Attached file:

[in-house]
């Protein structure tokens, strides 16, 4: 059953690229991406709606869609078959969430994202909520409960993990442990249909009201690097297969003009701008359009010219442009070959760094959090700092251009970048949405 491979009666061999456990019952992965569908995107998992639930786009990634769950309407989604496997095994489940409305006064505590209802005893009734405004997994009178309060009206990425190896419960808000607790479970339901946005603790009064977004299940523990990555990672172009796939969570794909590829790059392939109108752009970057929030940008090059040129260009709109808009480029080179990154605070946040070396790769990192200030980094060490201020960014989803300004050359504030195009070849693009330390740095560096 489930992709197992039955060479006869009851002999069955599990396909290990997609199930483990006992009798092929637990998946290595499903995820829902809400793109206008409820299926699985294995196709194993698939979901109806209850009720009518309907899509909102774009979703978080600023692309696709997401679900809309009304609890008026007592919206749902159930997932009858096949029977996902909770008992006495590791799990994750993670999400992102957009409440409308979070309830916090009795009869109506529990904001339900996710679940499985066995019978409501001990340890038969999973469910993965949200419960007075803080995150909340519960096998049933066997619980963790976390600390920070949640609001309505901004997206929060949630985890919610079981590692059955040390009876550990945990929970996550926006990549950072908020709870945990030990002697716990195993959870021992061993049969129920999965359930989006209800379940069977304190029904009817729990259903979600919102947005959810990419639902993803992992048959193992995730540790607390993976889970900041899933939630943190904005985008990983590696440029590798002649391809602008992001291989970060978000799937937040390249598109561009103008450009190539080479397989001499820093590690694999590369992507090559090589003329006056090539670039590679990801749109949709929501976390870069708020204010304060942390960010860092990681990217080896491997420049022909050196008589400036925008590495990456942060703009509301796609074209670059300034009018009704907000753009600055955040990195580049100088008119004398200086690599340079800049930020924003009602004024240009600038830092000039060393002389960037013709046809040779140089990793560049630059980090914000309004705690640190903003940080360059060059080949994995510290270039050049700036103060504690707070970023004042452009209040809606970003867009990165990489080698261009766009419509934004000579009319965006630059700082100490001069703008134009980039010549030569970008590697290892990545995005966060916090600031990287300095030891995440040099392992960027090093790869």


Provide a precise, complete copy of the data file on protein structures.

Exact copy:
[in-house]
């Protein structure tokens, strides 16, 4: 059953690229991406709606869609078959969430994202909520409960993990442990249909009201690097297969003009701008359009010219442009070959760094959090700092251009970048949405 491979009666061999456990019952992965569908995107998992639930786009990634769950309407989604496997095994489940409305006064505590209802005893009734405004997994009178309060009206990425190896419960808000607790479970339901946005603790009064977004299940523990990555990672172009796939969570794909590829790059392939109108752009970057929030940008090059040129260009709109808009480029080179990154605070946040070396790769990192200030980094060490201020960014989803300004050359504030195009070849693009330390740095560096 489930992709197992039955060479006869009851002999069955599990396909290990997609199930483990006992009798092929637990998946290595499903995820829902809400793109206008409820299926699985294995196709194993698939979901109806209850009720009518309907899509909102774009979703978080600023692309696709997401679900809309009304609890008026007592919206749902159930997932009858096949029977996902909770008992006495590791799990994750993670999400992102957009409440409308979070309830916090009795009869109506529990904001339900996710679940499985066995019978409501001990340890038969999973469910993965949200419960007075803080995150909340519960096998049933066997619980963790976390600390920070949640609001309505901004997206929060949630985890919610079981590692059955040390009876550990945990929970996550926006990549950072908020709870945990030990002697716990195993959870021992061993049969129920999965359930989006209800379940069977304190029904009817729990259903979600919102947005959810990419639902993803992992048959193992995730540790607390993976889970900041899933939630943190904005985008990983590696440029590798002649391809602008992001291989970060978000799937937040390249598109561009103008450009190539080479397989001499820093590690694999590369992507090559090589003329006056090539670039590679990801749109949709929501976390870069708020204010304060942390960010860092990681990217080896491997420049022909050196008589400036925008590495990456942060703009509301796609074209670059300034009018009704907000753009600055955040990195580049100088008119004398200086690599340079800049930020924003009602004024240009600038830092000039060393002389960037013709046809040779140089990793560049630059980090914000309004705690640190903003940080360059060059080949994995510290270039050049700036103060504690707070970023004042452009209040809606970003867009990165990489080698261009766009419509934004000579009319965006630059700082100490001069703008134009980039010549030569970008590697290892990545995005966060916090600031990287300095030891995440040099392992960027090093790869």